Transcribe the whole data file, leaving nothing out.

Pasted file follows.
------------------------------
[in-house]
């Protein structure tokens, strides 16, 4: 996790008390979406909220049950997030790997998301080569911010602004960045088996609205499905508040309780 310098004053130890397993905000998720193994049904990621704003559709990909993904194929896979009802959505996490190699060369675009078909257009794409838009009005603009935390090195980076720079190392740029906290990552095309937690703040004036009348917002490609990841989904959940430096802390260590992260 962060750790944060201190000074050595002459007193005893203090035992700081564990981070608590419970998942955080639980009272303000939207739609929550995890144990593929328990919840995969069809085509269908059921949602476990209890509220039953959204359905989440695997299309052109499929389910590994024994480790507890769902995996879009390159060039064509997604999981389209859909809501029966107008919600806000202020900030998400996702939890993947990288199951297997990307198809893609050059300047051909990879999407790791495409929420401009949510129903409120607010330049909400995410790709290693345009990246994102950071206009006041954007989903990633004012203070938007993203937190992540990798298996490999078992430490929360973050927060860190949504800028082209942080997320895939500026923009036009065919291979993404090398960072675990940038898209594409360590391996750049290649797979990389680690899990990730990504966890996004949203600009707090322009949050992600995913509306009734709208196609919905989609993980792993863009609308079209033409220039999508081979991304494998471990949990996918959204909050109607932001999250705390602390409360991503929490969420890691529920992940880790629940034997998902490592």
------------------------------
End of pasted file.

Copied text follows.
[in-house]
């Protein structure tokens, strides 16, 4: 996790008390979406909220049950997030790997998301080569911010602004960045088996609205499905508040309780 310098004053130890397993905000998720193994049904990621704003559709990909993904194929896979009802959505996490190699060369675009078909257009794409838009009005603009935390090195980076720079190392740029906290990552095309937690703040004036009348917002490609990841989904959940430096802390260590992260 962060750790944060201190000074050595002459007193005893203090035992700081564990981070608590419970998942955080639980009272303000939207739609929550995890144990593929328990919840995969069809085509269908059921949602476990209890509220039953959204359905989440695997299309052109499929389910590994024994480790507890769902995996879009390159060039064509997604999981389209859909809501029966107008919600806000202020900030998400996702939890993947990288199951297997990307198809893609050059300047051909990879999407790791495409929420401009949510129903409120607010330049909400995410790709290693345009990246994102950071206009006041954007989903990633004012203070938007993203937190992540990798298996490999078992430490929360973050927060860190949504800028082209942080997320895939500026923009036009065919291979993404090398960072675990940038898209594409360590391996750049290649797979990389680690899990990730990504966890996004949203600009707090322009949050992600995913509306009734709208196609919905989609993980792993863009609308079209033409220039999508081979991304494998471990949990996918959204909050109607932001999250705390602390409360991503929490969420890691529920992940880790629940034997998902490592």